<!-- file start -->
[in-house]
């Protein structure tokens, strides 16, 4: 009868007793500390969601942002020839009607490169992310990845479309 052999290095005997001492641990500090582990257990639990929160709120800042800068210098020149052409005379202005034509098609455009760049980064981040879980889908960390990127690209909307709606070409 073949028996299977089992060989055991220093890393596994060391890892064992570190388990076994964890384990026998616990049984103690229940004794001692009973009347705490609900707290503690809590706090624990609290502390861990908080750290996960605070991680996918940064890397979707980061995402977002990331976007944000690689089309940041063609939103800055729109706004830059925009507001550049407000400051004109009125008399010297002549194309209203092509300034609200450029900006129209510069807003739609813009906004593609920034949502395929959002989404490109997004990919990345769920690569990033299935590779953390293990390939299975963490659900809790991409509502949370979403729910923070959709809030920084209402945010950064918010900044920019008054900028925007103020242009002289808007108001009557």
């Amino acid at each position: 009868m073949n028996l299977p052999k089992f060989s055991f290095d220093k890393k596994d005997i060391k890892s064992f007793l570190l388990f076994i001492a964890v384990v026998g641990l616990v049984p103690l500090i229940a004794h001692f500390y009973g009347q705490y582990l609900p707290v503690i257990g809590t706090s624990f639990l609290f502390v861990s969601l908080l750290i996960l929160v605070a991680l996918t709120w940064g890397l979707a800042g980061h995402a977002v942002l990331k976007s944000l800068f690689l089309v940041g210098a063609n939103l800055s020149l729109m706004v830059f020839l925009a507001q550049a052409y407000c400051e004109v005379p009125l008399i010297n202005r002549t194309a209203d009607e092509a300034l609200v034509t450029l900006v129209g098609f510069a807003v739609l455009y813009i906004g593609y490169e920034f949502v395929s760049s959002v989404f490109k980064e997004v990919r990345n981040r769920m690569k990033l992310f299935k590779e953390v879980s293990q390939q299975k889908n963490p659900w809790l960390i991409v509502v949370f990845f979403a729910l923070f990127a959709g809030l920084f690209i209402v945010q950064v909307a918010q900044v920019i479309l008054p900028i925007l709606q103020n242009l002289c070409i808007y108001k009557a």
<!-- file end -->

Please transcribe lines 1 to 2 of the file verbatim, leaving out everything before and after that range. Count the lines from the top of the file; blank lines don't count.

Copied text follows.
[in-house]
């Protein structure tokens, strides 16, 4: 009868007793500390969601942002020839009607490169992310990845479309 052999290095005997001492641990500090582990257990639990929160709120800042800068210098020149052409005379202005034509098609455009760049980064981040879980889908960390990127690209909307709606070409 073949028996299977089992060989055991220093890393596994060391890892064992570190388990076994964890384990026998616990049984103690229940004794001692009973009347705490609900707290503690809590706090624990609290502390861990908080750290996960605070991680996918940064890397979707980061995402977002990331976007944000690689089309940041063609939103800055729109706004830059925009507001550049407000400051004109009125008399010297002549194309209203092509300034609200450029900006129209510069807003739609813009906004593609920034949502395929959002989404490109997004990919990345769920690569990033299935590779953390293990390939299975963490659900809790991409509502949370979403729910923070959709809030920084209402945010950064918010900044920019008054900028925007103020242009002289808007108001009557």